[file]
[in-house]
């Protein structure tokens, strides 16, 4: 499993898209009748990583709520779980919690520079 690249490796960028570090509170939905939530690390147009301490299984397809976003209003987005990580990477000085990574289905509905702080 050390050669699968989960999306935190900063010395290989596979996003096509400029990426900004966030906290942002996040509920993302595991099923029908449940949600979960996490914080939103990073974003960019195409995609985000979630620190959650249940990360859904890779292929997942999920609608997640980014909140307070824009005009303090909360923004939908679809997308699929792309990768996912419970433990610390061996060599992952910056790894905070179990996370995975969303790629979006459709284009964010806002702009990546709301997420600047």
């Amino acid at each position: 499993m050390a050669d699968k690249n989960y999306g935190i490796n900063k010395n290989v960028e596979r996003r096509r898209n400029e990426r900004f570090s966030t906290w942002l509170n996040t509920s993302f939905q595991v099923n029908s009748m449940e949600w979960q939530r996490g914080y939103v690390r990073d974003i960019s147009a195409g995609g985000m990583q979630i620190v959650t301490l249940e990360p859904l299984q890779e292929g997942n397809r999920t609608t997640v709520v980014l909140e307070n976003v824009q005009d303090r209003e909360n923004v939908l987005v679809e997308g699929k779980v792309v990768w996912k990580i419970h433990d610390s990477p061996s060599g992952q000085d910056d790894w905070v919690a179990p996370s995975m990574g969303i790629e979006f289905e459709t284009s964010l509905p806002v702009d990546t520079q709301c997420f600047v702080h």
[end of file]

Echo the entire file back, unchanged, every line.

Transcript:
[in-house]
């Protein structure tokens, strides 16, 4: 499993898209009748990583709520779980919690520079 690249490796960028570090509170939905939530690390147009301490299984397809976003209003987005990580990477000085990574289905509905702080 050390050669699968989960999306935190900063010395290989596979996003096509400029990426900004966030906290942002996040509920993302595991099923029908449940949600979960996490914080939103990073974003960019195409995609985000979630620190959650249940990360859904890779292929997942999920609608997640980014909140307070824009005009303090909360923004939908679809997308699929792309990768996912419970433990610390061996060599992952910056790894905070179990996370995975969303790629979006459709284009964010806002702009990546709301997420600047």
């Amino acid at each position: 499993m050390a050669d699968k690249n989960y999306g935190i490796n900063k010395n290989v960028e596979r996003r096509r898209n400029e990426r900004f570090s966030t906290w942002l509170n996040t509920s993302f939905q595991v099923n029908s009748m449940e949600w979960q939530r996490g914080y939103v690390r990073d974003i960019s147009a195409g995609g985000m990583q979630i620190v959650t301490l249940e990360p859904l299984q890779e292929g997942n397809r999920t609608t997640v709520v980014l909140e307070n976003v824009q005009d303090r209003e909360n923004v939908l987005v679809e997308g699929k779980v792309v990768w996912k990580i419970h433990d610390s990477p061996s060599g992952q000085d910056d790894w905070v919690a179990p996370s995975m990574g969303i790629e979006f289905e459709t284009s964010l509905p806002v702009d990546t520079q709301c997420f600047v702080h």